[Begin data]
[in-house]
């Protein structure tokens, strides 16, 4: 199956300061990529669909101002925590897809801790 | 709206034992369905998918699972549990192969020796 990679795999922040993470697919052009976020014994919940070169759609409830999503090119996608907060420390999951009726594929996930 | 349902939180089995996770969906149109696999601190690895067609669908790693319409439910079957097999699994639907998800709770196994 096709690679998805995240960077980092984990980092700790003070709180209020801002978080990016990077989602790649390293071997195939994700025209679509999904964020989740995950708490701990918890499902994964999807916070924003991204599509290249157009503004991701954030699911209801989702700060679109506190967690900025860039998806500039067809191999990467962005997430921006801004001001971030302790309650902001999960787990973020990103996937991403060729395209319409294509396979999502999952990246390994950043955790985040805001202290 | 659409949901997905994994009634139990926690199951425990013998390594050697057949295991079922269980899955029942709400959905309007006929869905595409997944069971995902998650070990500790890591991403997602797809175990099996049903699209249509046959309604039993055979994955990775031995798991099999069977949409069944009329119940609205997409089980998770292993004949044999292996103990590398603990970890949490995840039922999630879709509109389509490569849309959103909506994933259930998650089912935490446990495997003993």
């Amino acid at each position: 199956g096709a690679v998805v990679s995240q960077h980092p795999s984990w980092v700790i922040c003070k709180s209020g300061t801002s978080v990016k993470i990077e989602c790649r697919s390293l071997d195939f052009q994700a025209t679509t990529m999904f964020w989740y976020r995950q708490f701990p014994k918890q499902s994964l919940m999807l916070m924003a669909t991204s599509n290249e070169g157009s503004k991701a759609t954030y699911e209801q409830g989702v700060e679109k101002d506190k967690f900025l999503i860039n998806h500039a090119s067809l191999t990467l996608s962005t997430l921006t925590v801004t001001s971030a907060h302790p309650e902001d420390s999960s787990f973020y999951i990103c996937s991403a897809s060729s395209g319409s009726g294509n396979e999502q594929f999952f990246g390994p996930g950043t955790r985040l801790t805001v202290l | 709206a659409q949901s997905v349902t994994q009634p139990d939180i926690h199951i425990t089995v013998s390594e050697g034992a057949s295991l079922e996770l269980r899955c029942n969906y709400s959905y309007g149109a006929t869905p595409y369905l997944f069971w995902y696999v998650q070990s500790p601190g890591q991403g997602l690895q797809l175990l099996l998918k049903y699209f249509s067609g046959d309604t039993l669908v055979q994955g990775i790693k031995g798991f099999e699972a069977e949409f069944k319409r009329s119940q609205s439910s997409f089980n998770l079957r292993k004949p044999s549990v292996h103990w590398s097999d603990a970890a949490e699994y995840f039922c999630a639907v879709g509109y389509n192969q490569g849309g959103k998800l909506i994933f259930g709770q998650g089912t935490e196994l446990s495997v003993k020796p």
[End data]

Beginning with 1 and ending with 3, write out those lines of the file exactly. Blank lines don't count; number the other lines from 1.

[in-house]
């Protein structure tokens, strides 16, 4: 199956300061990529669909101002925590897809801790 | 709206034992369905998918699972549990192969020796 990679795999922040993470697919052009976020014994919940070169759609409830999503090119996608907060420390999951009726594929996930 | 349902939180089995996770969906149109696999601190690895067609669908790693319409439910079957097999699994639907998800709770196994 096709690679998805995240960077980092984990980092700790003070709180209020801002978080990016990077989602790649390293071997195939994700025209679509999904964020989740995950708490701990918890499902994964999807916070924003991204599509290249157009503004991701954030699911209801989702700060679109506190967690900025860039998806500039067809191999990467962005997430921006801004001001971030302790309650902001999960787990973020990103996937991403060729395209319409294509396979999502999952990246390994950043955790985040805001202290 | 659409949901997905994994009634139990926690199951425990013998390594050697057949295991079922269980899955029942709400959905309007006929869905595409997944069971995902998650070990500790890591991403997602797809175990099996049903699209249509046959309604039993055979994955990775031995798991099999069977949409069944009329119940609205997409089980998770292993004949044999292996103990590398603990970890949490995840039922999630879709509109389509490569849309959103909506994933259930998650089912935490446990495997003993």
């Amino acid at each position: 199956g096709a690679v998805v990679s995240q960077h980092p795999s984990w980092v700790i922040c003070k709180s209020g300061t801002s978080v990016k993470i990077e989602c790649r697919s390293l071997d195939f052009q994700a025209t679509t990529m999904f964020w989740y976020r995950q708490f701990p014994k918890q499902s994964l919940m999807l916070m924003a669909t991204s599509n290249e070169g157009s503004k991701a759609t954030y699911e209801q409830g989702v700060e679109k101002d506190k967690f900025l999503i860039n998806h500039a090119s067809l191999t990467l996608s962005t997430l921006t925590v801004t001001s971030a907060h302790p309650e902001d420390s999960s787990f973020y999951i990103c996937s991403a897809s060729s395209g319409s009726g294509n396979e999502q594929f999952f990246g390994p996930g950043t955790r985040l801790t805001v202290l | 709206a659409q949901s997905v349902t994994q009634p139990d939180i926690h199951i425990t089995v013998s390594e050697g034992a057949s295991l079922e996770l269980r899955c029942n969906y709400s959905y309007g149109a006929t869905p595409y369905l997944f069971w995902y696999v998650q070990s500790p601190g890591q991403g997602l690895q797809l175990l099996l998918k049903y699209f249509s067609g046959d309604t039993l669908v055979q994955g990775i790693k031995g798991f099999e699972a069977e949409f069944k319409r009329s119940q609205s439910s997409f089980n998770l079957r292993k004949p044999s549990v292996h103990w590398s097999d603990a970890a949490e699994y995840f039922c999630a639907v879709g509109y389509n192969q490569g849309g959103k998800l909506i994933f259930g709770q998650g089912t935490e196994l446990s495997v003993k020796p």